Have you ever wondered what it’s like to travel at the ridiculous speeds attained by Indy 500 drivers? You can find out at the Indianapolis Motor Speedway. The racetrack has events throughout the summer where you can zoom at up to 180 mph in an IndyCar Series vehicle with a veteran driver at the helm. There are also motorsports courses available for youth and adults. And even though this year’s Indy 500 was in May, there are more races happening this summer for those who prefer just to be a spectator.
 
 
 
 
 
Iowa
John Wayne has been gone for more than 30 years, but The Duke still lives large in our popular consciousness — in fact, he’s the only actor to place on Harris Interactive’s list of America’s favorite movie stars every year since the survey began in 1994. Wayne was born in Winterset, Iowa, and the four-room house where he took his first breath is open to the public. The house has been restored to what it would have looked like when Wayne was born in 1907, and many of his family members have been known to stop by.
 
 
 
Kansas
During the latter half of the 19th century, Fort Hays in northwest Kansas was one of the U.S. Army’s most important frontier outposts, serving as home base for notable regiments such as some of the first Buffalo Soldiers. The Fort Hays State Historic Site brings the fort’s military and pioneer history to life, with features such as the original blockhouse and guardhouse, officers’ quarters and native artifacts from the tribes that first called this land home. Make sure to visit the herd of buffalo that has been maintained here for almost 60 years.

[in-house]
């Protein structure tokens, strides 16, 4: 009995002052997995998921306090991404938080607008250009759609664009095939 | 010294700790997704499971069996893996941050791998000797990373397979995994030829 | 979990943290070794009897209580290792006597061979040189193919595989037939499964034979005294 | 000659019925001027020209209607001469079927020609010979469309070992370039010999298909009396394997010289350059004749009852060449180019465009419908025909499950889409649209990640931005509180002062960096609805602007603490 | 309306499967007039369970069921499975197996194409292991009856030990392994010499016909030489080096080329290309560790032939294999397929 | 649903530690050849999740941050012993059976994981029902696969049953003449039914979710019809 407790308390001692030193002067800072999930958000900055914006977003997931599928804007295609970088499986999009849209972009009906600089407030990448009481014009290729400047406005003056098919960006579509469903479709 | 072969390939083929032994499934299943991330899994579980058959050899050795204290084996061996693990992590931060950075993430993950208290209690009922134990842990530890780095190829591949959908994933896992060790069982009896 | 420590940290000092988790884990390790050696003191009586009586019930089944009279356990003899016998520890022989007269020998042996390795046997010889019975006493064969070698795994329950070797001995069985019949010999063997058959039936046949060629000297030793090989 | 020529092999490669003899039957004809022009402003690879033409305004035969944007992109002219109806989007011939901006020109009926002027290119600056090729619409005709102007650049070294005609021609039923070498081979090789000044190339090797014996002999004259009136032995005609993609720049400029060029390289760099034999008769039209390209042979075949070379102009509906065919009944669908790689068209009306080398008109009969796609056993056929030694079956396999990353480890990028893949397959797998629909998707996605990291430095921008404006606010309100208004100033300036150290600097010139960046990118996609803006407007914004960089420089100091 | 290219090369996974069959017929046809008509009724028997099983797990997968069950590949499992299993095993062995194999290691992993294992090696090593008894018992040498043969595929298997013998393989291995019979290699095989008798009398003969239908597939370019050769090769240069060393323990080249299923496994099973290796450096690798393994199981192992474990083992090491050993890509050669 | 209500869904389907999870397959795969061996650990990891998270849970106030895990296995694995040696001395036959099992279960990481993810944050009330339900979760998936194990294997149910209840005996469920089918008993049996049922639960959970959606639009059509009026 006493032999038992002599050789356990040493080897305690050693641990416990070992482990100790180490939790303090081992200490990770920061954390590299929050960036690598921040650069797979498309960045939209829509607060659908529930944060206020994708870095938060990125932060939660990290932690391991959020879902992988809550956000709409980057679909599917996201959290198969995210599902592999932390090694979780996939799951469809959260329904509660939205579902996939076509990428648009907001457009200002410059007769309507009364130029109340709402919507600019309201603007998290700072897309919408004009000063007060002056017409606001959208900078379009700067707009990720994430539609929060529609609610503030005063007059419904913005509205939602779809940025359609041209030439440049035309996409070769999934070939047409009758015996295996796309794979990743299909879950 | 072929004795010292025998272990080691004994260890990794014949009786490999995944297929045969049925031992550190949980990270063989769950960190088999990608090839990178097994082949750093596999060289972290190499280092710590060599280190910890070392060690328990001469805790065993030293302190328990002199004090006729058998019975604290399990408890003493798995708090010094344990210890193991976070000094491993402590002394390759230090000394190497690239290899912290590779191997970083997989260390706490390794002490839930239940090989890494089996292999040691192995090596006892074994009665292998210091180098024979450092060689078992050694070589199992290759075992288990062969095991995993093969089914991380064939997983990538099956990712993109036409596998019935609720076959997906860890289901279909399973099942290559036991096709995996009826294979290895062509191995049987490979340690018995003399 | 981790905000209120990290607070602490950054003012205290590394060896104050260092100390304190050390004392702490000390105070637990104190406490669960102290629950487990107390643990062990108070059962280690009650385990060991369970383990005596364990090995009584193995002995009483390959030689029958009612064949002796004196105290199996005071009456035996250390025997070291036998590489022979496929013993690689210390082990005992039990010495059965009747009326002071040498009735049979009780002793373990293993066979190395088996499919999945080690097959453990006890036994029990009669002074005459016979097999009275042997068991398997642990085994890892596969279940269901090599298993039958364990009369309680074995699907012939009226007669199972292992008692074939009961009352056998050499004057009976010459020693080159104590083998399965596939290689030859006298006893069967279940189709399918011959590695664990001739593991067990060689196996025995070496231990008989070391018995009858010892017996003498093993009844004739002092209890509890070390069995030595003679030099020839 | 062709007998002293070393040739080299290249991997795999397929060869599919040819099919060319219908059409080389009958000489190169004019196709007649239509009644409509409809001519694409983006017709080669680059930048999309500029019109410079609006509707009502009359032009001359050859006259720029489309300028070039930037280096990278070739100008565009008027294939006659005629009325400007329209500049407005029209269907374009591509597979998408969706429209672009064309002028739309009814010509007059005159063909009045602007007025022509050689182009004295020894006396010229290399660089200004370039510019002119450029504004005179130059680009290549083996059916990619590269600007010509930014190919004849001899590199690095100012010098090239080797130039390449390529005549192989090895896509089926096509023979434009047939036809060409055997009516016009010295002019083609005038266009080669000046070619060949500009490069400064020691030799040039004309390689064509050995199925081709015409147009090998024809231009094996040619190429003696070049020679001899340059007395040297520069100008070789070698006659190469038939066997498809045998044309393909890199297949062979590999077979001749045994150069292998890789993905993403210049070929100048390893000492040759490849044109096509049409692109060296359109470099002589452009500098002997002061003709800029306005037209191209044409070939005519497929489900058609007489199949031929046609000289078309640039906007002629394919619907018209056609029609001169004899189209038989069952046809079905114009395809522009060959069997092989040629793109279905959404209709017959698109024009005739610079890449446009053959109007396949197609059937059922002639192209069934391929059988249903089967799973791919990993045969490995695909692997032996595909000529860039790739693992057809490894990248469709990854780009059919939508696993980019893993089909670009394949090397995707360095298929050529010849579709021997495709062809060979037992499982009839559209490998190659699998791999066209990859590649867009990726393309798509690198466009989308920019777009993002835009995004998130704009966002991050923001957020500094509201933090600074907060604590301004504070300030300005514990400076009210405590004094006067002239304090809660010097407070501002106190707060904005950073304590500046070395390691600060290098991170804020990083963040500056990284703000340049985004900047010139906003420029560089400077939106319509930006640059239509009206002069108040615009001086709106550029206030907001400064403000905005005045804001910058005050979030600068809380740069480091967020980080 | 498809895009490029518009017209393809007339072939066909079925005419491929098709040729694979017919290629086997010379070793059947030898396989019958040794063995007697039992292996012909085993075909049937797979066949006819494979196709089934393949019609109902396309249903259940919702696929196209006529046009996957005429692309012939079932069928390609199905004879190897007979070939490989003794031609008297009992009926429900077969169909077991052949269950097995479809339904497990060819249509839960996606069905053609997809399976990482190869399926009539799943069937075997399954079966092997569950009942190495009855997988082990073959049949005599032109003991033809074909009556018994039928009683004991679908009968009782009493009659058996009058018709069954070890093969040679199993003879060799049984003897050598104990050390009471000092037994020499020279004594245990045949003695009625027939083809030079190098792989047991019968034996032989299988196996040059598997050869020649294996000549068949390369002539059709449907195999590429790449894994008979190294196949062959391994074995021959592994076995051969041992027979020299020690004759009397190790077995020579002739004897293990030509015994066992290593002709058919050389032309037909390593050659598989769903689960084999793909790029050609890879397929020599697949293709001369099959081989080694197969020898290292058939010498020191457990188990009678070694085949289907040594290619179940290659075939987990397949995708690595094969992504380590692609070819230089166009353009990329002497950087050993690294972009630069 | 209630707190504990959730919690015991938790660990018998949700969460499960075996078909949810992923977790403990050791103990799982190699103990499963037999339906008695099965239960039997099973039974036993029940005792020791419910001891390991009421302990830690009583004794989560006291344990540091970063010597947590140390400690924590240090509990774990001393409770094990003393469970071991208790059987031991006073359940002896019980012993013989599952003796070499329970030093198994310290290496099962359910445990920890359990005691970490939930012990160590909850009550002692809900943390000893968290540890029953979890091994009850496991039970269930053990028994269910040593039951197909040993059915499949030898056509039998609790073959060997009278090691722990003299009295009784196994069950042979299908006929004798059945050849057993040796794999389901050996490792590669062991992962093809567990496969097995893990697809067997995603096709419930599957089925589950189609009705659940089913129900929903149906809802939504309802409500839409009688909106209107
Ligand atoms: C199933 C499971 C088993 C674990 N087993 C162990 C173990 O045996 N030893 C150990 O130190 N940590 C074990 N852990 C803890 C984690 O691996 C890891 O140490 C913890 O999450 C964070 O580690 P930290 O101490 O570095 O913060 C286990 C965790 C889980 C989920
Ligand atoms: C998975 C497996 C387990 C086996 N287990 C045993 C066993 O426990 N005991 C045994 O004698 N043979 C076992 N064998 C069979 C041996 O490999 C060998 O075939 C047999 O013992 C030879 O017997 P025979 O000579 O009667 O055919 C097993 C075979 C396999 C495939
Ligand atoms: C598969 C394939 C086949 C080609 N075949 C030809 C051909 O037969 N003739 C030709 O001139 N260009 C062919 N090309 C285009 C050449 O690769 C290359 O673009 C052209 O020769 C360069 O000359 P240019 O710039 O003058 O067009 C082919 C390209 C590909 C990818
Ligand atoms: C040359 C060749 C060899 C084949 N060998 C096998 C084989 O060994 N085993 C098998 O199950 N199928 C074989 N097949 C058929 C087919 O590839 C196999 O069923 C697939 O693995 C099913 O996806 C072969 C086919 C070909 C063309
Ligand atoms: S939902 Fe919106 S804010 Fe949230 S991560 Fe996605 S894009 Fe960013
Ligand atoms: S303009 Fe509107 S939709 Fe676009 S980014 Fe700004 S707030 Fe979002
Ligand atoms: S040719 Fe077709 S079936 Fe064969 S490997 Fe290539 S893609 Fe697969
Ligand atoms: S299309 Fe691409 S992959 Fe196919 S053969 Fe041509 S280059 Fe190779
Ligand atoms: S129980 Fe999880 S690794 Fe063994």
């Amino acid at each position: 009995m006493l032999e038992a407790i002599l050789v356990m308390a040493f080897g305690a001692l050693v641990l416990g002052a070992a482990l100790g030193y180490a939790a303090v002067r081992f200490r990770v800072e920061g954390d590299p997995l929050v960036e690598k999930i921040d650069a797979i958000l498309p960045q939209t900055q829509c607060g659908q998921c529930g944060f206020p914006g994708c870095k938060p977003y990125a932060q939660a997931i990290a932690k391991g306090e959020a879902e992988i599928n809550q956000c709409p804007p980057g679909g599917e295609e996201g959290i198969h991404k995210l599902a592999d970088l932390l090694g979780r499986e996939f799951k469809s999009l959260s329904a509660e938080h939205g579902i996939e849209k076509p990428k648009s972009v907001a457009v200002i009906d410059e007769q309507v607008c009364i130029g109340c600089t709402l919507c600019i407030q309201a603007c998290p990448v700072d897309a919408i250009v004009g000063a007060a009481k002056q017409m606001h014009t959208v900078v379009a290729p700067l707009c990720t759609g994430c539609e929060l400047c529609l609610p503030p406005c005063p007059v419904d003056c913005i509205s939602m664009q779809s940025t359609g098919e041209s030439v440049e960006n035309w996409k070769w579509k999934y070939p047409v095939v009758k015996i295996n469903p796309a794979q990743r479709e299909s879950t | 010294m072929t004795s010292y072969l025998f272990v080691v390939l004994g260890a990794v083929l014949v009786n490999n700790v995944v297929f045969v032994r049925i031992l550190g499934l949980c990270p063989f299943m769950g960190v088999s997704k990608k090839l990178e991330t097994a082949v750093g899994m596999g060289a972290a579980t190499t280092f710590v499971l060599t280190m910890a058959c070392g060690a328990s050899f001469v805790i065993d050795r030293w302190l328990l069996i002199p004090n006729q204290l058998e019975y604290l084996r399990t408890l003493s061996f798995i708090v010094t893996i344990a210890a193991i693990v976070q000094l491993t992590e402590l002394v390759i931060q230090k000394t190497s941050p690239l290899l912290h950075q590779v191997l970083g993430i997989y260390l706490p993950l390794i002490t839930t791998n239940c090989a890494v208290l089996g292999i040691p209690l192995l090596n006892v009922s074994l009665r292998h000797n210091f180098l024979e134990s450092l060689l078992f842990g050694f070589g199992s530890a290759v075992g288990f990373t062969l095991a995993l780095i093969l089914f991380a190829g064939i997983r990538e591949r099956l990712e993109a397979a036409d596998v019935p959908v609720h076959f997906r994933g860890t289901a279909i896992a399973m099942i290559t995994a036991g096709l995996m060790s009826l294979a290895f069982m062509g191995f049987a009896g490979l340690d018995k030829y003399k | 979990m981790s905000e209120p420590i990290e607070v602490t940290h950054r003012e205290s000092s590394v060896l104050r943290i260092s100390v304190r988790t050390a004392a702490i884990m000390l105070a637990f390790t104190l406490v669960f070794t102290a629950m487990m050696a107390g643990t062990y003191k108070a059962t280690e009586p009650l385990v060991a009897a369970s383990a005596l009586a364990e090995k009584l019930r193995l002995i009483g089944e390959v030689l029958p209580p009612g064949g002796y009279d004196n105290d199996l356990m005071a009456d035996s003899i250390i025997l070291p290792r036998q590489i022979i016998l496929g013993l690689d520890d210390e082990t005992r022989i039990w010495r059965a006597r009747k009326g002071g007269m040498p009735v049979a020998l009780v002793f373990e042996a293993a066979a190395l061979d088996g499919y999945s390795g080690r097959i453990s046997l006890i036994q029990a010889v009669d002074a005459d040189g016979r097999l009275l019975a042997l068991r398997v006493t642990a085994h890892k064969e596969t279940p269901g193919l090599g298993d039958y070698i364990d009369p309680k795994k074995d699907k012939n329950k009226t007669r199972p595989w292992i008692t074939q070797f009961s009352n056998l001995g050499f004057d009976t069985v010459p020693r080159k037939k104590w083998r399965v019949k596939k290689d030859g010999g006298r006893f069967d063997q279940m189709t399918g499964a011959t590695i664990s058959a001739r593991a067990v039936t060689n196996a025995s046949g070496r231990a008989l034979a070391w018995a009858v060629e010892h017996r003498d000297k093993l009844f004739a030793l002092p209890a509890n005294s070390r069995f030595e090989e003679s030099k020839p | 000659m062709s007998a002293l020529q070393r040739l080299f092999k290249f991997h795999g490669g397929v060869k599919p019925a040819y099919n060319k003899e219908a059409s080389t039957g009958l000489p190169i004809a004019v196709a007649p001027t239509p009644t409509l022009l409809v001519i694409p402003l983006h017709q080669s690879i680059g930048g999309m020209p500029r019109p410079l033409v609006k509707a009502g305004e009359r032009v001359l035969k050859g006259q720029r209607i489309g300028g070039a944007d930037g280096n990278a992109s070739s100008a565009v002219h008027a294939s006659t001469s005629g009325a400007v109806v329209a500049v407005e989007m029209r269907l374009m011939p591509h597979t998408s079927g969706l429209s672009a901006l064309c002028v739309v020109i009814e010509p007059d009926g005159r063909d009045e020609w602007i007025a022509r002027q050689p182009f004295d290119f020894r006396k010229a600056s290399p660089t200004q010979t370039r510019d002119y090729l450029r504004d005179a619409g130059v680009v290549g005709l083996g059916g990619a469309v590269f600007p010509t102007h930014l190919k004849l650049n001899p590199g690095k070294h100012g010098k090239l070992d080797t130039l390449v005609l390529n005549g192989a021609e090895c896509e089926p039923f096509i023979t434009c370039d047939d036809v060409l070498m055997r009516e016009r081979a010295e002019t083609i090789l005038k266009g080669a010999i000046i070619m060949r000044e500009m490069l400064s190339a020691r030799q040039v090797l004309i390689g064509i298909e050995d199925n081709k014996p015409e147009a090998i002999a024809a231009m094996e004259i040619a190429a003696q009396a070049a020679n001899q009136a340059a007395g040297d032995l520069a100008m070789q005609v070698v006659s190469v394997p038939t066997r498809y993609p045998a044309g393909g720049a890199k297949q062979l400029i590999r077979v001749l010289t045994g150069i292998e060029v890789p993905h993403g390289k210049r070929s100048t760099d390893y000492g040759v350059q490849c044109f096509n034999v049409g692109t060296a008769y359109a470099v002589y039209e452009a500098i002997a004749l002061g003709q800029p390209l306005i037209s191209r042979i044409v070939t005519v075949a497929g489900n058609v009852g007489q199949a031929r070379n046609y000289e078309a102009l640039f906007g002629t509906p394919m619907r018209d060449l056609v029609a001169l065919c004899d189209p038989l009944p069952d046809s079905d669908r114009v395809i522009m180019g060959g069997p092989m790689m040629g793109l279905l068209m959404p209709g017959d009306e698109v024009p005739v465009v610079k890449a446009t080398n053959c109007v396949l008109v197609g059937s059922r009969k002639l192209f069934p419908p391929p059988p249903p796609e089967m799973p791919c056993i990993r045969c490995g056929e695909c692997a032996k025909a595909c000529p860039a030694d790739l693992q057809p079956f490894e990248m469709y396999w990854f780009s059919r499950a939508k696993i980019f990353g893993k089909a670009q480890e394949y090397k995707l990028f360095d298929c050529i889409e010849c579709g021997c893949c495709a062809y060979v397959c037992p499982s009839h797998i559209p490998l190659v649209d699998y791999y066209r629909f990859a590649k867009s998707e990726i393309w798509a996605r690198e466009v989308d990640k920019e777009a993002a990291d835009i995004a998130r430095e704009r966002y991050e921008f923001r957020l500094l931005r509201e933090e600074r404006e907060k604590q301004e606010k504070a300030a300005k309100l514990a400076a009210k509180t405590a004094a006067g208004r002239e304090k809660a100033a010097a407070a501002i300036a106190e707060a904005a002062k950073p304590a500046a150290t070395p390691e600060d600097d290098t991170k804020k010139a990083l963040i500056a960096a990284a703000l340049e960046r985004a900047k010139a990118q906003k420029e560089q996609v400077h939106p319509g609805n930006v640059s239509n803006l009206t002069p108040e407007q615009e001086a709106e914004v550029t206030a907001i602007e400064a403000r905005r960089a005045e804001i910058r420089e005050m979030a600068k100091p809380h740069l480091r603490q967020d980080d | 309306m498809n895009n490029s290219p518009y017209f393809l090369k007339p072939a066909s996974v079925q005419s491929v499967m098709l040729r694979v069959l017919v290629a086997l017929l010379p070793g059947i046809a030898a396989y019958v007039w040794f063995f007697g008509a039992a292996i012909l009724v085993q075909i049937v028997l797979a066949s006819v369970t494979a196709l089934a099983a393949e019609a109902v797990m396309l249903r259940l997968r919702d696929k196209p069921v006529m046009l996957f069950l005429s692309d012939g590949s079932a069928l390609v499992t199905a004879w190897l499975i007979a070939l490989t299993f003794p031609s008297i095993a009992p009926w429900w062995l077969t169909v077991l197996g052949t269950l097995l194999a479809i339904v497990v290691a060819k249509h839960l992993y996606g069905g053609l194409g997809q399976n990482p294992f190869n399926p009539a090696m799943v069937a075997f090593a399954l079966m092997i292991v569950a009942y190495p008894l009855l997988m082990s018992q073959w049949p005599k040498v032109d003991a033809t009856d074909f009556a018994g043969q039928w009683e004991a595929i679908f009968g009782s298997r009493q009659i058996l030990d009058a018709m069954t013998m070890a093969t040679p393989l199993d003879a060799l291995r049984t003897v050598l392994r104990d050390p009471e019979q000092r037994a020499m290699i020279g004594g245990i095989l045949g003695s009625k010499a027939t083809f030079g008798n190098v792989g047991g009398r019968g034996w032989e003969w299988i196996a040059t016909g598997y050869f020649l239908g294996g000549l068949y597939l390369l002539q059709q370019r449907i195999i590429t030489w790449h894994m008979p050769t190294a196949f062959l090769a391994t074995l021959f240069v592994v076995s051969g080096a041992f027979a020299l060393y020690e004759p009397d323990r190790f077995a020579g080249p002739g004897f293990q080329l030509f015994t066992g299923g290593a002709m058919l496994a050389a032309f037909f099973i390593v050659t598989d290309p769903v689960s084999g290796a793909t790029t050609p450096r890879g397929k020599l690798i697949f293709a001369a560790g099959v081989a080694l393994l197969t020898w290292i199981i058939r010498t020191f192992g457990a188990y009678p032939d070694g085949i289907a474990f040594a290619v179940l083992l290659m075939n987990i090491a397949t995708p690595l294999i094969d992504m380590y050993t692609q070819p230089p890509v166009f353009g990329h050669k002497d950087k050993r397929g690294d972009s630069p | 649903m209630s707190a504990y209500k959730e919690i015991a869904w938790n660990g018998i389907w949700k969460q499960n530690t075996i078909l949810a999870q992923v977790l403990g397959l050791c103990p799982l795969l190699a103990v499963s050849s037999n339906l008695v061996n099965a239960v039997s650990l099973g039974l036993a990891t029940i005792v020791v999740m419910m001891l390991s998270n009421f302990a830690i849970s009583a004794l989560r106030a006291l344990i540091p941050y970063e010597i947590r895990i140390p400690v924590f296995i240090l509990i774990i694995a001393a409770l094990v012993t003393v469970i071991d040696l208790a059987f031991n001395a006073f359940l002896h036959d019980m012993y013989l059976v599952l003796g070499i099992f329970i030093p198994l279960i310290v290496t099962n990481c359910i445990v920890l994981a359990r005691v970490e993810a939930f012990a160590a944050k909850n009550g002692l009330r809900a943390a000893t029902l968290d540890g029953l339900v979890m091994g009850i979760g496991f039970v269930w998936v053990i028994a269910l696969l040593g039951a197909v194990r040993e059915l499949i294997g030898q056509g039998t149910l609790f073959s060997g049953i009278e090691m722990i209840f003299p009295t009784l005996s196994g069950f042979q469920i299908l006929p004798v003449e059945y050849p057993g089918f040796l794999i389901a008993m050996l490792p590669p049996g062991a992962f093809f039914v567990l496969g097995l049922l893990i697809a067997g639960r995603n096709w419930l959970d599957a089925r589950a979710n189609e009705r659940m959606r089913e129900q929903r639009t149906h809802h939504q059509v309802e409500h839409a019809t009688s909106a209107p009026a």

Kentucky
During the latter half of the 19th century, Fort Hays in northwest Kansas was one of the U.S. Army’s most important frontier outposts, serving as home base for notable regiments such as some of the first Buffalo Soldiers. The Fort Hays State Historic Site brings the fort’s military and pioneer history to life, with features such as the original blockhouse and guardhouse, officers’ quarters and native artifacts from the tribes that first called this land home. Make sure to visit the herd of buffalo that has been maintained here for almost 60 years.
 
 
Louisiana
Lafayette — about 50 miles west of Baton Rouge — is Cajun central, and there’s no better place to do some serious Cajun-style eating. You must sample crawfish here (according to Louisiana’s tourism department, crawfish are a freshwater species and unaffected by the recent oil spill), along with spicy boudin sausage, gumbo, jambalaya and “cracklin’,” or pork rinds. Some of the city’s notable eateries include Prejean’s, Randol’s Restaurant and Hub City Diner. Lafayette is also a great destination for music and dancing to help you work off the extra calories you’ve consumed.
 
 
 
Maine
Sure, you’ve heard of Maine’s famous lobster — but how would you like to catch your crustacean yourself? Take a guided lobster-fishing excursion with a company such as Lucky Catch Cruises, which teaches its guests about lobsters, their behavior and conservation during 90-minute cruises into Casco Bay, off the coast of Portland. Once you get off the boat, you can take your lobster across the pier to the Portland Lobster Company and have it turned into dinner on the spot.